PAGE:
Organised Editing/Activities/UBOS Pilot Census Preparation Mapping

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With Uganda’s national census scheduled to take place in 2024, the country’s national statistics agency - the Uganda Bureau of Statistics (UBOS) - is responsible for planning and implementing a multi-district pilot census activity to determine their methodologies’ practicality, effectiveness and feasibility. UBOS is currently planning to implement a household survey as part of the pilot census in four districts across Uganda - Kapelebyong, Butambala, Amuria and Kitagwenda. The purpose of the pilot is to experiment with and improve data collection tools, methodologies and workflows used in previous censuses to ensure the final approach can gather, analyze and visualize household data more efficiently and effectively. In more detail, the census pilot aims to do the following:

  • Estimate the amount of resources (people and time) that will be required to implement the national data collection activities
  • Assess whether or not new enumeration areas will be needed to speed up the field data collection process
  • Determine the most effective data collection methodology (sampling versus full range coverage) to deploy for the national census.

In early 2020, HOT received a request from the Manager of Geo information Services at UBOS for support in acquiring building footprints dataset of four districts in Uganda; these datasets would provide a blueprint for parts of the country that have not been previously mapped and help guide the initial planning of the pilot census activity to take place in mid-2020. Providing some additional context, in mid-2019, Microsoft released country-wide building footprint datasets for Uganda and Tanzania in an effort to enable (open) mapping to support disaster and humanitarian responses. These datasets represented some of the first openly available country-wide building datasets in Africa.

With these new datasets and AI-specific tools (RapID) being available for the first time in Africa and UBOS’ specific request for their national pilot census activities, HOT began developing a working methodology that would harness the potential of Facebook’s AI platform combined with Microsoft's buildings to generate an updated building footprint layer that could be leveraged for an innovative approach to national census planning.


Contact information Name: Kiggudde Deogratius
Hastag used #MapwithAI #Uganda #UBOScensus
Length of activity February - May 2020


The team responsible for implementing this activity include HOT staff in Uganda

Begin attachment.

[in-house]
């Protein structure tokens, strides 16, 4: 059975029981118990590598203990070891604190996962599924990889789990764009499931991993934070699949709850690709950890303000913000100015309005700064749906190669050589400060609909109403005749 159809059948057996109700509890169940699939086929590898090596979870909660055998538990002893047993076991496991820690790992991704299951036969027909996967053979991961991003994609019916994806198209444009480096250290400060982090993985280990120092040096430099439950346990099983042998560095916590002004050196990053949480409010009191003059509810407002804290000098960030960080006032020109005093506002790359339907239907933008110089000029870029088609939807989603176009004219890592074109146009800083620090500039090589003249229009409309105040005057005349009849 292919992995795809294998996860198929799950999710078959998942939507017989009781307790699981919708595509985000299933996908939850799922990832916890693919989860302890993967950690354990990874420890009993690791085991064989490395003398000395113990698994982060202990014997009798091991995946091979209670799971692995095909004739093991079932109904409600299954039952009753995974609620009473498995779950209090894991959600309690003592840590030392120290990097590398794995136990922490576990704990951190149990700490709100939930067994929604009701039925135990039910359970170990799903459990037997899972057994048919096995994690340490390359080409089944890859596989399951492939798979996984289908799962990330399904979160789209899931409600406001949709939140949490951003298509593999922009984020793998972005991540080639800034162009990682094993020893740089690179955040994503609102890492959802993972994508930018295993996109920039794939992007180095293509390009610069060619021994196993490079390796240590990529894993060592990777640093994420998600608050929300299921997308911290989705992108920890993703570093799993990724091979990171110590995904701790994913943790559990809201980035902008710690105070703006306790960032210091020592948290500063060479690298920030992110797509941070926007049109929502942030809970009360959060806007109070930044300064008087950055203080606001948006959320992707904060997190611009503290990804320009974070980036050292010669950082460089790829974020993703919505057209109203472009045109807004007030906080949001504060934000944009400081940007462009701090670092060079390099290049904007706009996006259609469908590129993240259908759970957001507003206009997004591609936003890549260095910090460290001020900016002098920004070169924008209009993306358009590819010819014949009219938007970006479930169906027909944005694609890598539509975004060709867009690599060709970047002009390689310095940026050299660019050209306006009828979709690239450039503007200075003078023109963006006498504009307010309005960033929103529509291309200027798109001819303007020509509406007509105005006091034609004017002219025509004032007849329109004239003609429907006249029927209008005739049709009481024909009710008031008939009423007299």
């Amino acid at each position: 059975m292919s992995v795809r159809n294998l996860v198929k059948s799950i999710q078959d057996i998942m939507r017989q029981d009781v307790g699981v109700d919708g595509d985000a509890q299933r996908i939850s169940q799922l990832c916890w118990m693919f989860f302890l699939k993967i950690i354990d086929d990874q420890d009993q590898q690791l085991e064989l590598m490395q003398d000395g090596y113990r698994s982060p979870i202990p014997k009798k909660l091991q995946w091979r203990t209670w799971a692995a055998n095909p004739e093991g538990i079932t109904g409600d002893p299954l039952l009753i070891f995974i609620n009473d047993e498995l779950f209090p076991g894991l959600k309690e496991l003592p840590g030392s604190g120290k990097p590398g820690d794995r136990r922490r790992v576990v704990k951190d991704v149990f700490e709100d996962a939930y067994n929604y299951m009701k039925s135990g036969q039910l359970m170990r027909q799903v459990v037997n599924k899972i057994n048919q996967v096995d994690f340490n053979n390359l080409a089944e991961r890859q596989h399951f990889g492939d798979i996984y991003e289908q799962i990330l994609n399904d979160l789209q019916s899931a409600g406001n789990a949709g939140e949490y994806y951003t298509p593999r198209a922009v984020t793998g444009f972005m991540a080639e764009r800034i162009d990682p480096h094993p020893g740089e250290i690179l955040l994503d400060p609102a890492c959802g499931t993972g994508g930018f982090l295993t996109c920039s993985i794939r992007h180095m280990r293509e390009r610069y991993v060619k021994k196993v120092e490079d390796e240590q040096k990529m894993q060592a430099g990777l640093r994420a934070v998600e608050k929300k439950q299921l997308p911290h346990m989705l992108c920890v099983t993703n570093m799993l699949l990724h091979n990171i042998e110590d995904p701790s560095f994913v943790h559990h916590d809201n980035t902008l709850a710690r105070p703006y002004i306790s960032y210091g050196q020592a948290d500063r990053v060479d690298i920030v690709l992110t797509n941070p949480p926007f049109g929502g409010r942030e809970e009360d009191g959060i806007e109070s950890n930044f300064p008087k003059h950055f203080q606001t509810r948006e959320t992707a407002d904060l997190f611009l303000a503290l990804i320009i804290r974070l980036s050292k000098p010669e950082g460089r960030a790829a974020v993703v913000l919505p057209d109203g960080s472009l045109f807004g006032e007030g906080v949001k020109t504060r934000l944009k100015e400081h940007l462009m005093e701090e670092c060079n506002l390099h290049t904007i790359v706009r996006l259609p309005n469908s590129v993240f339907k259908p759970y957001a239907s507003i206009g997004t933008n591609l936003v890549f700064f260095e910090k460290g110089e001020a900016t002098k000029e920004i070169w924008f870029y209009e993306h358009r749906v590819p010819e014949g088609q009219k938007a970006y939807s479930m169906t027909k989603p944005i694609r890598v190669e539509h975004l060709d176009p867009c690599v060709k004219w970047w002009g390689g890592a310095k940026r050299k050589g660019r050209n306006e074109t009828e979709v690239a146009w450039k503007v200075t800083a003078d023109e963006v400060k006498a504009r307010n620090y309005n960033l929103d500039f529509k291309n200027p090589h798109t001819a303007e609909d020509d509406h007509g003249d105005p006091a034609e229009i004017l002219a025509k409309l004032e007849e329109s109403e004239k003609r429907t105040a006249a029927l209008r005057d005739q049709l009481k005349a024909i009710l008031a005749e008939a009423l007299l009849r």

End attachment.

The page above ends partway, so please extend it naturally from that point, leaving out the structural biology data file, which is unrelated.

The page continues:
OSM Username Role
kiggudde Validation
Allan Mbabani Validator
Shamillah Validator
Beza Mapper
Micheal Yani Mapper
Bakole Mapper

Tools and data sources

Tools and their use

  • JOSM is used to map buildings structures that were not identified by the AI tool, remove structures that no longer exist and align the new Maxar imagery to the Bing imagery. The JOSM tool is also going to be used to validate the mapped data through using the todo list where each mapped feature will be manually inspected by the mapper before uploading to OpenStreetMap. JOSM will also be used to improve the shape of the buildings traced by the AI to reflect the actual footprint of the building structure. This will therefore improve the overall accuracy and representation of the data on OpenStreetMap.
  • RapiD is used to map building features identified by AI and uploaded to OpenStreetMap.
  • MapwithAI plugin is used to assist with mapping building features to be identified by AI in OpenStreetMap. This plugin will be used as a substitute for mappers that prefer to use JOSM to carry out their mapping activities
  • QGIS is used by mappers to split the AI buildings into manageable proportions along village administrative boundaries.

Data sources

  • Imagery to be used: Bing, Maxar
  • Microsoft AI  buildings: These building features will be used to assist with identifying where building structures exist.

Measuring our Success

HOT plans to map approximately 100,000 buildings across the three districts of Amuria, Butambala and Kitagwenda. As part of the broader activity, HOT will also provide training to GIS staff at UBOS on how to download the newly created building footprints from OpenStreetMap as well as how RapID and MapwithAI tools can be used for similar activities. From early discussions, the building footprint data layer will be used by UBOS staff to create map products that will support and inform the planning of the pilot census exercise. This, in itself, represents a successful indicator for HOT as a government institution is using data from OSM to support national census activities.